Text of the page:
Am Wed, Apr 07, 2021 at 04:04:42PM -0400 schrieb Frank Ch. Eigler:
Is the intent to interpret a discussion-list membership as
to gnu assembly membership, or as an endorsal of position letters
speaking on behalf of the members?
indeed I think we may have been going too fast (while at the same time I am
happy to see more people joining, so that things can move forward!), since
the purposes of the potentially multiple groups of people have not been
defined. Probably we need two things: an open discussion list for GNU
contributors who endorse the Code of Conduct and (this could be open for
debate) the GNU Social Contract; and a subset of voting members who form
what I would call the assembly and who definitely must endorse the GNU
Social Contract. Currently by adding more people without much debate, this
list serves essentially the former purpose, while its name appears to
reflect the latter purpose (but the "assembly" could also be everybody, and
the decision taking subset could bear a different name).
As a side-note, it would be good if people joining the list explicitly
stated in their first message that they endorse the GNU Social Contract,
instead of it being implicit by their request to join. And that they be
added to the wiki page as endorsers (which may already deter moles).
The point I am making is that our goal (at least as I understand it) is not
to be just another discussion list, but to form an organisation that can
state at some point in time: "We are GNU" (hm, I tend to do so already;
I think we are the most legitimate group of people to make such a claim).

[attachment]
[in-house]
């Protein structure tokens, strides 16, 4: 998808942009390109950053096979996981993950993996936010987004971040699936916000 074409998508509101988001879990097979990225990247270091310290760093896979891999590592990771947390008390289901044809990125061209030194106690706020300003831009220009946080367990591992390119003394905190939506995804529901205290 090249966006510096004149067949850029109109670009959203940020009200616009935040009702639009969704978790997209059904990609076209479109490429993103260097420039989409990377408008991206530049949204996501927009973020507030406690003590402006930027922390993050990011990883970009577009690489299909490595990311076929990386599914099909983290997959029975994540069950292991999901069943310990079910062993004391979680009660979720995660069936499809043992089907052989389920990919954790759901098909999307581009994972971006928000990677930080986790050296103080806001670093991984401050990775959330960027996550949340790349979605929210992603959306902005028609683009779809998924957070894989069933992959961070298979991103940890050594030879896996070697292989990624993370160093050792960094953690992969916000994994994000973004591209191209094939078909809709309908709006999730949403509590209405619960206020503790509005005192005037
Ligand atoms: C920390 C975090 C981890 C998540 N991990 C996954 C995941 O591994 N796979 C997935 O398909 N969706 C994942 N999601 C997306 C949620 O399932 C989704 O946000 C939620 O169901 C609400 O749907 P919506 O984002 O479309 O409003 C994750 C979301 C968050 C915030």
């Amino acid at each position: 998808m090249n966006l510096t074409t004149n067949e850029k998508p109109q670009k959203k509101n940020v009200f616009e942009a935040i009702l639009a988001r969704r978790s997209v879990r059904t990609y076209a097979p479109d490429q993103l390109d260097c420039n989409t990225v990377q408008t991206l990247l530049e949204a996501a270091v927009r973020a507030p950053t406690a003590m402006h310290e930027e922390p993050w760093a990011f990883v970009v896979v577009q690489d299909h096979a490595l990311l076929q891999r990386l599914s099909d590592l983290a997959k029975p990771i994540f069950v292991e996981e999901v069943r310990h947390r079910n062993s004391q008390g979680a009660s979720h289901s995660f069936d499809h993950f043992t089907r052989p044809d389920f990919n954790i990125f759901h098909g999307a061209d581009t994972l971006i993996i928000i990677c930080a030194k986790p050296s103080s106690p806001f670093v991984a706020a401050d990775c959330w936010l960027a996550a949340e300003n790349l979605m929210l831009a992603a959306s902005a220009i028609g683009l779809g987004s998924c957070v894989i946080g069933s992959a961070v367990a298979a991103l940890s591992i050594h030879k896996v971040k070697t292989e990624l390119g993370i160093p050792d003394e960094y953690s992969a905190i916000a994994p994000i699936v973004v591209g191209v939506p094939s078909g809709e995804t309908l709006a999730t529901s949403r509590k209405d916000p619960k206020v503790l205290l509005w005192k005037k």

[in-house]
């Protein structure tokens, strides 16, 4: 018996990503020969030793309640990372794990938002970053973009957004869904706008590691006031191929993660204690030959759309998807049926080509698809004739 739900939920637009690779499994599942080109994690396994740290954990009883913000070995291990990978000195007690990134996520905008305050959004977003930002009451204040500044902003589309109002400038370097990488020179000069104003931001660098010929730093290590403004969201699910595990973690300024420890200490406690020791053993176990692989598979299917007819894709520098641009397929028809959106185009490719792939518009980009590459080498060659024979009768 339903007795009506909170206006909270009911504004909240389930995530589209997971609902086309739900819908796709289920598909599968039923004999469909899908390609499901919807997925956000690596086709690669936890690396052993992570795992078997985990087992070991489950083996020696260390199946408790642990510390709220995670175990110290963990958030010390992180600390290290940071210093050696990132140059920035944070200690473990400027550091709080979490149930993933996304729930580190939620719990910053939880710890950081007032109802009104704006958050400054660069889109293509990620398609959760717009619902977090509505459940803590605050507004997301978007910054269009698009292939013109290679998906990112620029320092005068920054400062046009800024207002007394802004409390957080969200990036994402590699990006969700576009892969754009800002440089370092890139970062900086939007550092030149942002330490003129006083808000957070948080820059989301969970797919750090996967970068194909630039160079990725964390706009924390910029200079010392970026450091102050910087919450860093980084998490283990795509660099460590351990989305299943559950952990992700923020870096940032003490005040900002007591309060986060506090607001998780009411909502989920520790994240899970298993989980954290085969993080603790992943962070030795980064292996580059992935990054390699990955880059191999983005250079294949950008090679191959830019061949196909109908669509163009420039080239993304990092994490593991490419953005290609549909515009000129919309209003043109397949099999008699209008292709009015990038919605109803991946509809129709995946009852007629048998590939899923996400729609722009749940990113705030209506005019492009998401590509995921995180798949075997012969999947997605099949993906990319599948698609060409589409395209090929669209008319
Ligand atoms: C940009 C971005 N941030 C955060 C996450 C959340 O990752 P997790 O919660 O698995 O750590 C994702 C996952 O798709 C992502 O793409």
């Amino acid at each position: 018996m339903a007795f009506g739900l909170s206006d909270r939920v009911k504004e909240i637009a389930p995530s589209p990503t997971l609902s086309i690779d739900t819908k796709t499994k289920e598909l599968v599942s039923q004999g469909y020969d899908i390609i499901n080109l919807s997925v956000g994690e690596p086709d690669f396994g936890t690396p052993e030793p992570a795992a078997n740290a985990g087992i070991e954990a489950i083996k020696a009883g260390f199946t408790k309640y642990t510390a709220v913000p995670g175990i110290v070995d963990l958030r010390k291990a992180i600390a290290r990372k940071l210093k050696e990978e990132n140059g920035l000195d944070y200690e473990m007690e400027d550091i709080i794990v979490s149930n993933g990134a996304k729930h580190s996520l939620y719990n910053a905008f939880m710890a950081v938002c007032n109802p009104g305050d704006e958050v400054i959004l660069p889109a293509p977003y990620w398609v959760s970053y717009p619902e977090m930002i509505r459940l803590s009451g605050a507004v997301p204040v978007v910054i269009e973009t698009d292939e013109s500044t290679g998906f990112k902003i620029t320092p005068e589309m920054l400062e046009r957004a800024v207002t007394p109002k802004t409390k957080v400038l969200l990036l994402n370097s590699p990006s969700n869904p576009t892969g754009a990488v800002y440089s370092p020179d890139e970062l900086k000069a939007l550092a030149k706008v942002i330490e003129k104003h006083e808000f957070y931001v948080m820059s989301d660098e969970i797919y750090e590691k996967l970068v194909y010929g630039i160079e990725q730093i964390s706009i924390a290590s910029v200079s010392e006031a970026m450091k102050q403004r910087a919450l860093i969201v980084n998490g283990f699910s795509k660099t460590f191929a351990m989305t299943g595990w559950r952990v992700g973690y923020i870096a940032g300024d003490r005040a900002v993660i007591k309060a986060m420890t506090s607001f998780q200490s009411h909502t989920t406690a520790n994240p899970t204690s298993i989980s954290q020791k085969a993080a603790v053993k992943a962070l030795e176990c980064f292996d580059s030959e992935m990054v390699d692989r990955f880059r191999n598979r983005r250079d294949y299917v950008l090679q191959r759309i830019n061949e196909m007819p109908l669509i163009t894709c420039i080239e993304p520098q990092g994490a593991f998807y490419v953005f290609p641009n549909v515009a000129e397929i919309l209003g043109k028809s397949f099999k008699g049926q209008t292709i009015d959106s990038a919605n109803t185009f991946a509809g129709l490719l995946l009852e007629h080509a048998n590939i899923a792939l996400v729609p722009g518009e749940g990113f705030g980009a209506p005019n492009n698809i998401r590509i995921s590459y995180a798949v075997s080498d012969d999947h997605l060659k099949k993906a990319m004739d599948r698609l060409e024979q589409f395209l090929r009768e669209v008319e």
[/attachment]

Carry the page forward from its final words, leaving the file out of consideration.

To me that not only feels like the ethical thing to do, but is also
eminently practical (in case the FSF disappears, for instance).
Am Wed, Apr 07, 2021 at 09:46:55PM +0200 schrieb Ricardo Wurmus:
I’m sorry for involving you in my paranoia, but experience has shown
that GNU has its share of people who do not shy away from bullying, so I
don’t think it’s hard to imagine bad faith actors who agree to whatever
conditions there are to participate just to be able to subvert the
(I loathe thinking so defensively.)
I share your concern, which is quite natural: Just imagine the most vocal
contributors to gnu-misc-discuss joining the GNU assembly... So there
should be some organisational structure to protect us from a hostile
take-over (which can never be completely excluded).
In the Guix Europe non-profit, for instance, we took the following
There are regular members, and the Solidary Administrative Council (SAC),
which takes all decisions. The members elect the SAC during their yearly
general assembly. The SAC votes on membership requests. This entails some
kind of bootstrapping in spirals: The founding members elected themselves
to the SAC, and then during one year accepted new members. One year later,
these members joined the SAC and so on. It is not explicitly stated in the
bylaws, but our goal was to be as collegiate as possible and to have every
member join the SAC eventually. And the rules effectively instate a waiting
period of about one year for a new member.
We could have a similar mechanism for the GNU assembly. Maybe it could
additionally reflect our structure consisting of different projects.
(How to limit the power of the bigger projects? Should we have one vote
per project or per member? Or two "chambers"? Should we keep the notion
of maintainers? If yes, how would they be appointed? By the GNU assembly
or from inside the project? If the latter, will they automatically have
voting rights in the assembly?) Lots of interesting questions, but we
could also start small and consider only individuals and their roles in
the GNU Assembly.